Can UBS Bounce Back from the Rogue-Trader Scandal?

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Suspected rogue trader Kweku Adoboli leaving the City of London magistrates court, in London, Britain, 16 September 2011

When UBS announced last week that it has lost billions thanks to the antics of a rogue trader, the Swiss bank probably thought things couldn't get much worse. But on Sunday, there was more bad news: the beleaguered bank's losses, first estimated at $2 billion, are actually closer to $2.3 billion.

While Kweku Adoboli, the London-based investment banker responsible for UBS's pain, remains in custody until a hearing on Sept. 22, UBS explained in a statement on Sunday that it had only realized just how much it had lost because "the true magnitude of the risk exposure was distorted [by] fictitious trades." The bank added that no client funds were involved. To add insult to injury, the bank had recently announced that it would cut 3,500 jobs to save $2 billion; now these losses will wipe out any potential savings.

The rogue-trader scandal is just the latest in a string of misfortunes that have struck Switzerland's largest bank in the past few years. During the global financial crisis, UBS lost tens of billions due to its exposure to the toxic subprime market in the U.S. In 2009, the bank, one of the world's largest wealth managers, paid the U.S. government a $780 million fine to avoid criminal charges for helping rich Americans hide $20 billion from the IRS in undisclosed offshore accounts. "For a bank that has made mistakes in the past, this [new scandal] is absolutely unacceptable," Fulvio Pelli, president of the Radical Party, a member of Switzerland's seven-party coalition government, told the Swiss Broadcasting Corporation last week.

Given UBS's spotty past, experts say that restoring credibility to the once reputable financial powerhouse will take a major overhaul. First and foremost, "UBS would need a long period without any scandals and embezzlements," says Teodoro Cocca, adjunct professor at the Swiss Finance Institute and asset-management expert at the University of Linz, Austria. "It needs to prove to investors and clients that it can deliver stable earnings over an entire business cycle." Cocca also advocates separating UBS's investment activities from its private banking. "The investment sector is clearly a risk factor — not a return factor — for the entire group," he says. "Time has come to question this entire business model."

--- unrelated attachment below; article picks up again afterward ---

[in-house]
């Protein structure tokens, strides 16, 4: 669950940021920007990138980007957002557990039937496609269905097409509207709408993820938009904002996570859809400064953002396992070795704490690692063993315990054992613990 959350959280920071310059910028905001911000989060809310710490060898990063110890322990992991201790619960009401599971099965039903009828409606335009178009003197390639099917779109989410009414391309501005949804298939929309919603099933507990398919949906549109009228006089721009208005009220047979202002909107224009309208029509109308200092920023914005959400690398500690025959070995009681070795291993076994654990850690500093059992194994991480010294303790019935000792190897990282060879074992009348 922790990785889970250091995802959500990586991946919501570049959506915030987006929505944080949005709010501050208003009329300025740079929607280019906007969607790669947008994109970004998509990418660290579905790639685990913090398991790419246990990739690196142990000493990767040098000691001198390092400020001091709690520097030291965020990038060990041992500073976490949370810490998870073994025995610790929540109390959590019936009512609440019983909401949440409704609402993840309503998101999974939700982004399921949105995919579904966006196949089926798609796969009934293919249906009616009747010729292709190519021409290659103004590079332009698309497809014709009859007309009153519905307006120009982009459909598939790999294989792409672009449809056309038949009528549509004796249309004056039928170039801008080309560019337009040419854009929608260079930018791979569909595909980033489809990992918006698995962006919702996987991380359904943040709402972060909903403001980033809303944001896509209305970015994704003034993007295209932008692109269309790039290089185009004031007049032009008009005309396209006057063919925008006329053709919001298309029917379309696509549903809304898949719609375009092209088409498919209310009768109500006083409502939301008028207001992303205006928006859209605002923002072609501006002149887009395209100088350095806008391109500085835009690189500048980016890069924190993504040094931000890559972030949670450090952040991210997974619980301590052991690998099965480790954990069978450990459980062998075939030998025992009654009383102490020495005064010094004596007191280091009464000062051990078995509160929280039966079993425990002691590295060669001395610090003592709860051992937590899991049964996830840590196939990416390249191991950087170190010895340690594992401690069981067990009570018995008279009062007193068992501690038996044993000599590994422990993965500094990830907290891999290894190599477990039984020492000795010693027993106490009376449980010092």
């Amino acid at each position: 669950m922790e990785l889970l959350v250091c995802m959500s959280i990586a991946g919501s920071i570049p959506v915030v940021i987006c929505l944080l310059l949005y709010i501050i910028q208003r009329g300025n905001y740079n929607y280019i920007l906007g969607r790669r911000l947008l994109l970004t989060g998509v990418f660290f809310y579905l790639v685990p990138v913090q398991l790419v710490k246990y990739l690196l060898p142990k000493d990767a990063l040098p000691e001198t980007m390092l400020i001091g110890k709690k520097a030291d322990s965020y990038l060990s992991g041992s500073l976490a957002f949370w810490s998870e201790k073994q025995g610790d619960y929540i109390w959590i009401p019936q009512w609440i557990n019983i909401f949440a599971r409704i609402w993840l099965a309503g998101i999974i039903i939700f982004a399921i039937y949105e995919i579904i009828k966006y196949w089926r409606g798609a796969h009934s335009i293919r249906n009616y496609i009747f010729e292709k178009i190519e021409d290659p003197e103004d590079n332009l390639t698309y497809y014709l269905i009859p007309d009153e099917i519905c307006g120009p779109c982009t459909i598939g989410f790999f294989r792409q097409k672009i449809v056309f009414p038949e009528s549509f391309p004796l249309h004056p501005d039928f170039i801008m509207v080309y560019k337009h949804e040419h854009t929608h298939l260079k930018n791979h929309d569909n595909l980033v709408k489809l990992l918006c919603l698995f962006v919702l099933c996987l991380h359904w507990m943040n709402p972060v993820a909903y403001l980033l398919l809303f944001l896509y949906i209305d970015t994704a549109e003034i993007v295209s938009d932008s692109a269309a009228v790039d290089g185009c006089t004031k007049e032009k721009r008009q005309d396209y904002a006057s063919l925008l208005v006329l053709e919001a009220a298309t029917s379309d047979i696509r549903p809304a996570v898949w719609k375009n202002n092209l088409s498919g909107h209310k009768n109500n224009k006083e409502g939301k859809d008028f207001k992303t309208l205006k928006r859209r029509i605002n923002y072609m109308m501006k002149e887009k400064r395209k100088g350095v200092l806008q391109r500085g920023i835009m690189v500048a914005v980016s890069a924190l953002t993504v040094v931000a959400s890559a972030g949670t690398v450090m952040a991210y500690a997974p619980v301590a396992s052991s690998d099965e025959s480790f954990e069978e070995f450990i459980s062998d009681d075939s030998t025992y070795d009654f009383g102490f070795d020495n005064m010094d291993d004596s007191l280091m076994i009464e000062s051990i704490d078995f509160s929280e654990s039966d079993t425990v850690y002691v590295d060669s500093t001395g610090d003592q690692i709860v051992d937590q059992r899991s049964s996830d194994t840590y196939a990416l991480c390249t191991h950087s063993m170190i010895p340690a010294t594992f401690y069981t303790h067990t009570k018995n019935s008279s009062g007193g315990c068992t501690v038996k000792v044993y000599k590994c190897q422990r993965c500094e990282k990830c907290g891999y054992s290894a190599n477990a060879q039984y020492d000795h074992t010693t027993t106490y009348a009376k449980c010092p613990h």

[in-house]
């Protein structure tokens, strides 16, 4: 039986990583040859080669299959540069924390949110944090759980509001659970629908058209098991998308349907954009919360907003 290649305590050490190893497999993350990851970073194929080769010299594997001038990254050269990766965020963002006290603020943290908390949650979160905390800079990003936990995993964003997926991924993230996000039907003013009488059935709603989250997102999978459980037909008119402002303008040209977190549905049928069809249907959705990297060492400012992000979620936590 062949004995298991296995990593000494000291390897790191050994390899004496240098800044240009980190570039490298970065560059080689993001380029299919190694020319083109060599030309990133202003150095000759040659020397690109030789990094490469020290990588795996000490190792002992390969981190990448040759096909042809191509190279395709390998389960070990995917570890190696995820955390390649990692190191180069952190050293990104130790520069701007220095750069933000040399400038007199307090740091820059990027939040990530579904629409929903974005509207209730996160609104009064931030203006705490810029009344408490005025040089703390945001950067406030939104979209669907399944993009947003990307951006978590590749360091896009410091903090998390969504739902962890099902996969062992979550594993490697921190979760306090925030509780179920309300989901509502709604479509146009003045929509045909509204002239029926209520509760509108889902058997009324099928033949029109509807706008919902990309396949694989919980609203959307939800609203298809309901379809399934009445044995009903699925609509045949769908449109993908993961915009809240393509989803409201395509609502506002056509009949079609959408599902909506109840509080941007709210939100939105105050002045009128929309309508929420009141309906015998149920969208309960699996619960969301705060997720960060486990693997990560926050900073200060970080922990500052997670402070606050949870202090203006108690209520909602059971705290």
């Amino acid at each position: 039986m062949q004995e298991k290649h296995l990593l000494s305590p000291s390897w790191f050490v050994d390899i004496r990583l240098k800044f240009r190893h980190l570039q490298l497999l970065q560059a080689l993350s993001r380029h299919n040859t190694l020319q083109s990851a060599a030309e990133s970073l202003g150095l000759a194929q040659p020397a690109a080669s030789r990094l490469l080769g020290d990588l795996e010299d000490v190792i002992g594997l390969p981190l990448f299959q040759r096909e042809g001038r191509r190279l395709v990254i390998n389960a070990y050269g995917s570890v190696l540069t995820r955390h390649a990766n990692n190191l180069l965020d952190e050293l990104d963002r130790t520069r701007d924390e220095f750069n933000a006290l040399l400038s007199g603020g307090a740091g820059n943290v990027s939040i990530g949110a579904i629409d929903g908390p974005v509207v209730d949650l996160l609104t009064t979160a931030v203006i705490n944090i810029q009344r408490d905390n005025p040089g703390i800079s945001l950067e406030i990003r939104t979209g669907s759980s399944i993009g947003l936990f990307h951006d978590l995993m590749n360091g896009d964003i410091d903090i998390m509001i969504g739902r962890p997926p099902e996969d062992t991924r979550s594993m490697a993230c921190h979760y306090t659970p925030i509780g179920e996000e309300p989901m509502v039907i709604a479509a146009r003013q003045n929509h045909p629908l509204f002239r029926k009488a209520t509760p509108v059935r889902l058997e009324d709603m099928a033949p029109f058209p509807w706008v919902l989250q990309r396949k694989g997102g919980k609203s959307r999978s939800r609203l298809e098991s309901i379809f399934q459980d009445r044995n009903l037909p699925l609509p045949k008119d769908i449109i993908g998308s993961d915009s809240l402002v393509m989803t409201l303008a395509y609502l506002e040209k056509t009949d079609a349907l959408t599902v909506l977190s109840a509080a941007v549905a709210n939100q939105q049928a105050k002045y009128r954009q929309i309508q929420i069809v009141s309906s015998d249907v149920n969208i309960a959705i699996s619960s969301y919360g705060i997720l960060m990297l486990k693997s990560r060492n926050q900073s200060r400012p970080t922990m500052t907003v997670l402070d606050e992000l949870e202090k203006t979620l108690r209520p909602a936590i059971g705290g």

Stephane Garelli, professor at the Institute of Management Development in Lausanne, says that, in its present form, UBS no longer meets its clients' requirements. "Most people want a bank to be a safe place for their savings," he says. "Very few people care about exotic financial instruments like exchange-traded funds." While this latest scandal once again puts UBS in an unfavorable light, Garelli points out that no global bank is immune to similar abuses. "It raises the question of whether it's possible at all to have an effective risk-control system in a large universal bank — Swiss or not," he says. "What happened at UBS could happen tomorrow in another bank."

Looking ahead, Garelli predicts that governments will increasingly advocate splitting large banks according to the risk level of their activities. "The picture that emerges is one of a profound rethinking of the legislation controlling large universal banks, including international coordination," he says. "The fundamental idea is to insulate traditional core business from more risky operations." Others have had the same idea. Just days before the UBS trading scandal erupted, Britain's Independent Commission on Banking recommended that banks separate their conventional banking services from their riskier investment operations. In Switzerland, legislators are already debating a set of new banking regulations that would force UBS, as well as Switzerland's second-largest bank, Credit Suisse, to have the minimum reserve capital of at least 19% — more than required by international regulations, in order to cover any future losses.

In the meantime, UBS's chief executive Oswald Grueber told Sonntag newspaper on Sunday that he would not heed calls for his resignation because "when someone decides to act with criminal energy, you can't do anything about it. This will always exist in our job." For all the regulations and protective measures already in place and yet to be implemented, Cocca agrees that there is no foolproof way to prevent misuses in the banking sector. "We can't do much against it. If you are a big global player you have to accept this kind of risks," he says. "If you want to reduce that risk substantially, you have to quit the business."

How UBS decides to deal with this latest scandal — whether it will scale back its risky ventures or try another tactic — may be revealed on Nov. 17, when it announces future strategy to its investors. For now, though, the massive loss of money and reputation is, literally, breaking the bank.